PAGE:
Published on Feb 12, 2016
InfiniBand is a powerful new architecture designed to support I/O connectivity for the Internet infrastructure.InfiniBand is supported by all the major OEM server vendors as a means to expand beyond and create the next generation I/O interconnect standard in servers. For the first time, a high volume, industry standard I/O interconnect extends the role of traditional "in the box" busses. InfiniBand is unique in providing both, an "in the box" backplane solution an external interconnect and "Bandwidth Out of the box", thus it provides connectivity in a way previously reserved only for traditional networking interconnects.
Description of InfiniBand
This unification of I/O and system area networking requires a new architecture that supports the needs of these two previously separate domains. Underlying this major I/O transition is InfiniBand's ability to support the Internet's requirement for RAS: reliability, availability, and serviceability. This white paper discusses the features and capabilities which demonstrate InfiniBand's superior abilities to support RAS relative to the legacy PCI bus and other proprietary switch fabric and I/O solutions. Further, it provides an overview of how the InfiniBand architecture supports a comprehensive silicon, software, and system solution.
The comprehensive nature of the architecture is illustrated by providing an overview of the major sections of the InfiniBand 1.0 specification. The scope of the 1.0 specification ranges from industry standard electrical interfaces and mechanical connectors to well defined software and management interfaces.Amdahl's Law is one of the fundamental principles of computer science and basically states that efficient systems must provide a balance between CPU performance, memory bandwidth, and I/O performance. At odds with this, is Moore's Law which has accurately predicted that semiconductors double their performance roughly every 18 months.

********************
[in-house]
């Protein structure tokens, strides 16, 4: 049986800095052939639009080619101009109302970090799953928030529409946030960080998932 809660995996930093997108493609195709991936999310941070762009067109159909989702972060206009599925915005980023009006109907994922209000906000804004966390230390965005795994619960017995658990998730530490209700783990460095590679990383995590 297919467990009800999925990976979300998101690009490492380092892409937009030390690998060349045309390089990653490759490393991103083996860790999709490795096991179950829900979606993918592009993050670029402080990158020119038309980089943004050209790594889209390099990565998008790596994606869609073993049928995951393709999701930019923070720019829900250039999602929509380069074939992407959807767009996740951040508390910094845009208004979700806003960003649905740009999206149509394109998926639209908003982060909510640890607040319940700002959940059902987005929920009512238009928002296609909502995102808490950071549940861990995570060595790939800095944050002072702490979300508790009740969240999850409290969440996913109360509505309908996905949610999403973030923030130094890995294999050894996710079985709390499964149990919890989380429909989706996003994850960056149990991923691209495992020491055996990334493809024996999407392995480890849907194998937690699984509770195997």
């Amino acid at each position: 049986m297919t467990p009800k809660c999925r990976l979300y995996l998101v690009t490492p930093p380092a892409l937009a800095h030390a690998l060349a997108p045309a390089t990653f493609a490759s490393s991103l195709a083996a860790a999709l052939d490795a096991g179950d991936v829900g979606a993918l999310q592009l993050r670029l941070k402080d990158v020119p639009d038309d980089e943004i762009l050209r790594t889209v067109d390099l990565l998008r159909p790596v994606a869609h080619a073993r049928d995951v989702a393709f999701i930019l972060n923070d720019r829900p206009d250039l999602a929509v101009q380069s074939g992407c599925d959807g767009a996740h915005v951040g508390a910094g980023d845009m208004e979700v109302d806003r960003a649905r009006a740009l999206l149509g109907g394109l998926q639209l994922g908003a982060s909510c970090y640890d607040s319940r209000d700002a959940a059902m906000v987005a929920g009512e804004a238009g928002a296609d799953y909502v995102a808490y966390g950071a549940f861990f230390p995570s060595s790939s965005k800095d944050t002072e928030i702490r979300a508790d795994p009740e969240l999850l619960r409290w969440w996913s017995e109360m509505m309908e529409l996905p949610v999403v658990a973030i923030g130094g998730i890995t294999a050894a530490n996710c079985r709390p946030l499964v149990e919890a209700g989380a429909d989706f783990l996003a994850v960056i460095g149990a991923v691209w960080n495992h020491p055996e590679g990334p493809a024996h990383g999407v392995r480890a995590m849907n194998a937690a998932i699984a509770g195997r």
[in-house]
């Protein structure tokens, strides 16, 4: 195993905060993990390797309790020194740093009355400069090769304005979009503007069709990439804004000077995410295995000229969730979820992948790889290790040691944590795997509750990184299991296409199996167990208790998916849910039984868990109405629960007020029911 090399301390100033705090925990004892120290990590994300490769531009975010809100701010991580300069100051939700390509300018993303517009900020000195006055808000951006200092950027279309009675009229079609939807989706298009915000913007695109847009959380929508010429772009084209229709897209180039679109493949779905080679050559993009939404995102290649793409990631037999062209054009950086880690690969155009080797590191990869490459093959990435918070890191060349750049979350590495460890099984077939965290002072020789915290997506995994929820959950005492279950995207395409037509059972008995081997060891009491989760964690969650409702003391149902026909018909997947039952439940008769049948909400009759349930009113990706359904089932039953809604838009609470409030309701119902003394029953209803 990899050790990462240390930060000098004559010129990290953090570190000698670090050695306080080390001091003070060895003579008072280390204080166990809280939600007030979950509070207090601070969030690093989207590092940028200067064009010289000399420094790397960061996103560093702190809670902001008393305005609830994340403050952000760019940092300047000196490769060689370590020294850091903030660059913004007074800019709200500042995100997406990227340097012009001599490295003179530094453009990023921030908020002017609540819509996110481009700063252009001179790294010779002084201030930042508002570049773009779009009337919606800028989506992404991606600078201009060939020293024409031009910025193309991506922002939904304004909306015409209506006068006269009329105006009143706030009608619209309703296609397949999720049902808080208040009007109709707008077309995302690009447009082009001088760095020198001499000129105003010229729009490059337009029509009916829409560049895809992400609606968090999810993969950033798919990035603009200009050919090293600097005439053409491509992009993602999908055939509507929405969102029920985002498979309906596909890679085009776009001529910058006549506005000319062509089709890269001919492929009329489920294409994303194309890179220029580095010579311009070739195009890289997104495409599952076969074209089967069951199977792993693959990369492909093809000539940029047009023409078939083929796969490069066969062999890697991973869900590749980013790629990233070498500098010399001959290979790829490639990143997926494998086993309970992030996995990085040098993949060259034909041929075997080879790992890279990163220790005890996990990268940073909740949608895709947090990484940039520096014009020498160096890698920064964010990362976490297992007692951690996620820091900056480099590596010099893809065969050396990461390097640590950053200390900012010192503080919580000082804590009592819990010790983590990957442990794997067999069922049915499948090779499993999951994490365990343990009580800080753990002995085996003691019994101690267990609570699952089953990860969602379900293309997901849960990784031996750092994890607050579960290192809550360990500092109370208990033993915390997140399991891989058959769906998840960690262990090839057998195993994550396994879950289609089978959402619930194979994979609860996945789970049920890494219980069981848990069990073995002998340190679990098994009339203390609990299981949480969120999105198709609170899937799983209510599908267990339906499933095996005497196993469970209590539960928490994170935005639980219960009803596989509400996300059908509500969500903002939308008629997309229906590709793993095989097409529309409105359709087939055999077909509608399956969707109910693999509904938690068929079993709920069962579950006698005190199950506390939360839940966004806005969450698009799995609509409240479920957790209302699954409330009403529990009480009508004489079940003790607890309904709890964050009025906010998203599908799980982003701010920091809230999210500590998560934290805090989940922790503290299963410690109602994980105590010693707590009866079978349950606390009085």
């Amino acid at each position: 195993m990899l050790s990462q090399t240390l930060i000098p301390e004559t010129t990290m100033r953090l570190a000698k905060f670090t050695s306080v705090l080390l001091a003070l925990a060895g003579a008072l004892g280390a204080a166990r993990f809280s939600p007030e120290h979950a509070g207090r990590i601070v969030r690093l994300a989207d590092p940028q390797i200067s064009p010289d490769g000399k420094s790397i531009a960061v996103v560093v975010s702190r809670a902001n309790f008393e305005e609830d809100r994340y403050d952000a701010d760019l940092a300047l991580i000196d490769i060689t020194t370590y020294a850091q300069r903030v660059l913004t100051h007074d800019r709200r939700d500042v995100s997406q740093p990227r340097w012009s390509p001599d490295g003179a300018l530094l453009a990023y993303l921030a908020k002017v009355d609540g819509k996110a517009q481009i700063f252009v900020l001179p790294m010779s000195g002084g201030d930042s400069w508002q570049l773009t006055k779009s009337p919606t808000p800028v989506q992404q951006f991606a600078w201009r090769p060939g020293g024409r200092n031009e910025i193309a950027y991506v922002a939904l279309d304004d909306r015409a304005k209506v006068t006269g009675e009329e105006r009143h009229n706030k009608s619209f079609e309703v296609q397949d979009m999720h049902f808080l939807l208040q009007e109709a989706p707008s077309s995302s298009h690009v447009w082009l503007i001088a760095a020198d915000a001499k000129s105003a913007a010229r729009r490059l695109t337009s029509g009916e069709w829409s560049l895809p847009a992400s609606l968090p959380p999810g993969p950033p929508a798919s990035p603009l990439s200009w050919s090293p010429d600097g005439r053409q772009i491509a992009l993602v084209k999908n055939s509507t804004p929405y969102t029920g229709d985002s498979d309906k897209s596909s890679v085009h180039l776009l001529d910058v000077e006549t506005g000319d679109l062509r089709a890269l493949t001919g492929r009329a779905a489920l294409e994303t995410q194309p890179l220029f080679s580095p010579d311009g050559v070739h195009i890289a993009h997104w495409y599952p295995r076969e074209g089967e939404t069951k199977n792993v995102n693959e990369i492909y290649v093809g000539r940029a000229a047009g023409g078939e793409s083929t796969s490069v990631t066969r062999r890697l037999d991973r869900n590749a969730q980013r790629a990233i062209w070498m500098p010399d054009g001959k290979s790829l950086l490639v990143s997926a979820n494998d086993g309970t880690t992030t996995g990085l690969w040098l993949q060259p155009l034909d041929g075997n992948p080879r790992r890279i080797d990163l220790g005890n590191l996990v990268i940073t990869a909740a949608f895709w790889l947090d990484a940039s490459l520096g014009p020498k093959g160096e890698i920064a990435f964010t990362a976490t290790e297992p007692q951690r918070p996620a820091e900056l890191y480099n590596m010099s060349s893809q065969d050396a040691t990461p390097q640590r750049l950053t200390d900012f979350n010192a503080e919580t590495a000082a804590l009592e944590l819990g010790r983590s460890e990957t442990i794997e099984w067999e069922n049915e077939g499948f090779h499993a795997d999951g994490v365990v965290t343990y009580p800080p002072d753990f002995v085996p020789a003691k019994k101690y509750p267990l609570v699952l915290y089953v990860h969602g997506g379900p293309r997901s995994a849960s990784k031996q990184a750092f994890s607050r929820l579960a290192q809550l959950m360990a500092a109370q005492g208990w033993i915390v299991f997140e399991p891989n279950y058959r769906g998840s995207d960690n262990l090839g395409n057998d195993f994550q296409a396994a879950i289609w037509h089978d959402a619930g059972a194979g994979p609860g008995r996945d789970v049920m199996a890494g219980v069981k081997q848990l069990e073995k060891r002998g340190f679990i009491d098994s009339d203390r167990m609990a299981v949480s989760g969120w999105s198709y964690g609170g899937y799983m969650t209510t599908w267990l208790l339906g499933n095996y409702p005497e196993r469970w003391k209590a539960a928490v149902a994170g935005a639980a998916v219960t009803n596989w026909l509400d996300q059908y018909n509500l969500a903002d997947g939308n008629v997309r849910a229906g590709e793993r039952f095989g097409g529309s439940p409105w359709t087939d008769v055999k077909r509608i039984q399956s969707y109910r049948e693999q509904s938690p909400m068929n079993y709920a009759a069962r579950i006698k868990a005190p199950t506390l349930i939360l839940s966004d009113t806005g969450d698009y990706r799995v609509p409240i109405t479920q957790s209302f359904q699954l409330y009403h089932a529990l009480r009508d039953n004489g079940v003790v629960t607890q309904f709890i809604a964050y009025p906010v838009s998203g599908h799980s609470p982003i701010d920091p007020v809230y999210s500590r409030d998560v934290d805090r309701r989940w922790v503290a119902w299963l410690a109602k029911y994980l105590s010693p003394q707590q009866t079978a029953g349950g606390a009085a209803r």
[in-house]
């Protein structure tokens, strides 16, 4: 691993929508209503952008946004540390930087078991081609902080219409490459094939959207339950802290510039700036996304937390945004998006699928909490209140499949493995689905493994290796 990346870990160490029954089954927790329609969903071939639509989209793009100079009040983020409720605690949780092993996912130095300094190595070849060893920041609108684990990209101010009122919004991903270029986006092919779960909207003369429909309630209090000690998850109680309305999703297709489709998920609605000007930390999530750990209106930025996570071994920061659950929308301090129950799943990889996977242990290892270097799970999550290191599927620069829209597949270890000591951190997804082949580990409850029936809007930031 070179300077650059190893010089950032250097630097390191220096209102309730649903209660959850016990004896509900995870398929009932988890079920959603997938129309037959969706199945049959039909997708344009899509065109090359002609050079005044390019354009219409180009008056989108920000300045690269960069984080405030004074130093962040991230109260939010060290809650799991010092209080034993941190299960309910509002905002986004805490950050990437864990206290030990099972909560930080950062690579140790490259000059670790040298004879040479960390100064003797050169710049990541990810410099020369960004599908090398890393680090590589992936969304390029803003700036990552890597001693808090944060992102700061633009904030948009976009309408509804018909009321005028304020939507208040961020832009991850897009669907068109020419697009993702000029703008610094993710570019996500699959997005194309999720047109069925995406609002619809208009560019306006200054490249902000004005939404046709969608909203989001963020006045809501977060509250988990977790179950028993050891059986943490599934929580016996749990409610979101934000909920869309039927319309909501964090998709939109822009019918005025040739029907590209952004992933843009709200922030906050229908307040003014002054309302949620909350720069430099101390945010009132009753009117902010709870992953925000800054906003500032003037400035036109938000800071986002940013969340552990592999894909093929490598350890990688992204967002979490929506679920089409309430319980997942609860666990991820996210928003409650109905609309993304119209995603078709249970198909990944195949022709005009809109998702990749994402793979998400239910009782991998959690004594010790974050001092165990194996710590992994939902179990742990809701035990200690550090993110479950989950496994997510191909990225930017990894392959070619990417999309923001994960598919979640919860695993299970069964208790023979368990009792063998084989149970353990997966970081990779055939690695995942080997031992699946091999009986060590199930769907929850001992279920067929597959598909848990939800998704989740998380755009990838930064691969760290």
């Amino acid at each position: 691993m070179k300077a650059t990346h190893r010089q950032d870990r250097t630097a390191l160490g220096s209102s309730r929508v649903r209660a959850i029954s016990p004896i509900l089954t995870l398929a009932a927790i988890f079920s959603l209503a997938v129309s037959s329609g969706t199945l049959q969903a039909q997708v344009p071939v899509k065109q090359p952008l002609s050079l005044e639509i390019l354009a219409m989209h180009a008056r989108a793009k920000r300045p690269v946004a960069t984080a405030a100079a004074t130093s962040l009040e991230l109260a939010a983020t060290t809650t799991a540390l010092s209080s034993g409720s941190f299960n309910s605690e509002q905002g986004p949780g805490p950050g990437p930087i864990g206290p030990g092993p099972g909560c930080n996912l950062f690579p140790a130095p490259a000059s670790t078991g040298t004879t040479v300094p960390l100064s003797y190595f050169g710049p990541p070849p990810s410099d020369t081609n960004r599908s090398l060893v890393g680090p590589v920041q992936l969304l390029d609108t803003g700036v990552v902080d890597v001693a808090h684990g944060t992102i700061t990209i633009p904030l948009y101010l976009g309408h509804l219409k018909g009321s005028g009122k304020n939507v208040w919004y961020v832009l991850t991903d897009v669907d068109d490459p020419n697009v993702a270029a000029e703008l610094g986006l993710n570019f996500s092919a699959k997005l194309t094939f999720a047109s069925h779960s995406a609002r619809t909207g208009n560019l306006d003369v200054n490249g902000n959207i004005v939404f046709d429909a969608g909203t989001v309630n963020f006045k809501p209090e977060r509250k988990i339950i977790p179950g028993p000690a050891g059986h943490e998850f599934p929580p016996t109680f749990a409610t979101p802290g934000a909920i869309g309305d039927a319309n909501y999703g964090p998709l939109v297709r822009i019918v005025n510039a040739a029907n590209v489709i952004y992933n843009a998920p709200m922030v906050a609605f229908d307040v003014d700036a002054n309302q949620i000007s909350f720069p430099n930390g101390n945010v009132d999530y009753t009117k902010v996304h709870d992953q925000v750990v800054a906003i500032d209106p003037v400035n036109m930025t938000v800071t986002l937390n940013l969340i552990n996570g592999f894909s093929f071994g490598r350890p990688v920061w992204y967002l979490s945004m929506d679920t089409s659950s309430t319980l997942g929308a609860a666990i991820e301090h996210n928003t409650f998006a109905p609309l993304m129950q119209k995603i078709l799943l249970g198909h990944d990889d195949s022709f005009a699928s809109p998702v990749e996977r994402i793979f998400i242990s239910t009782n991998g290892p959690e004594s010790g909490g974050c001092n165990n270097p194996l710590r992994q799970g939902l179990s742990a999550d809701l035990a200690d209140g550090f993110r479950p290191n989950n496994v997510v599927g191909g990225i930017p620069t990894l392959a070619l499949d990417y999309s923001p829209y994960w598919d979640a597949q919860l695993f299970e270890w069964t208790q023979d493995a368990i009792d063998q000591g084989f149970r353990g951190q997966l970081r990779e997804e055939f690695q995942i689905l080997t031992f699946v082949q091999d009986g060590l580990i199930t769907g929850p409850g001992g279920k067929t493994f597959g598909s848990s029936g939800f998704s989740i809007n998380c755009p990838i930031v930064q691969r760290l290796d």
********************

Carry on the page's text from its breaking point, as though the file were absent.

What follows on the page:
The Internet today has evolved into a global infrastructure supporting applications such as streaming media, business to business solutions, E-commerce, and interactive portal sites. Each of these applications must support an ever increasing volume of data and demand for reliability. Service providers are in turn experiencing tremendous pressure to support these applications. They must route traffic efficiently through increasingly congested communication lines, while offering the opportunity to charge for differing QoS and security levels.
Application Service Providers (ASP) has arisen to support the outsourcing of e-commerce, e-marketing, and other e-business activities to companies specializing in web-based applications. These ASPs must be able to offer highly reliable services that offer the ability to dramatically scale in a short period of time to accommodate the explosive growth of the Internet. The cluster has evolved as the preferred mechanism to support these requirements.
Shared Bus Architecture
In a bussed architecture, all communication shares the same bandwidth. The more ports added to the bus, the less bandwidth available to each peripheral. They also have severe electrical, mechanical, and power issues. On a parallel bus, there are many pins necessary for each connection (64 bit PCI requires 90 pins), making layout of a board very tricky and consuming precious printed circuit board (PCB) space. At high bus frequencies, the distance of each signal is limited to short traces on the PCB board. In a slot-base system with multiple card slots, termination is uncontrolled and can cause problems if not designed properly.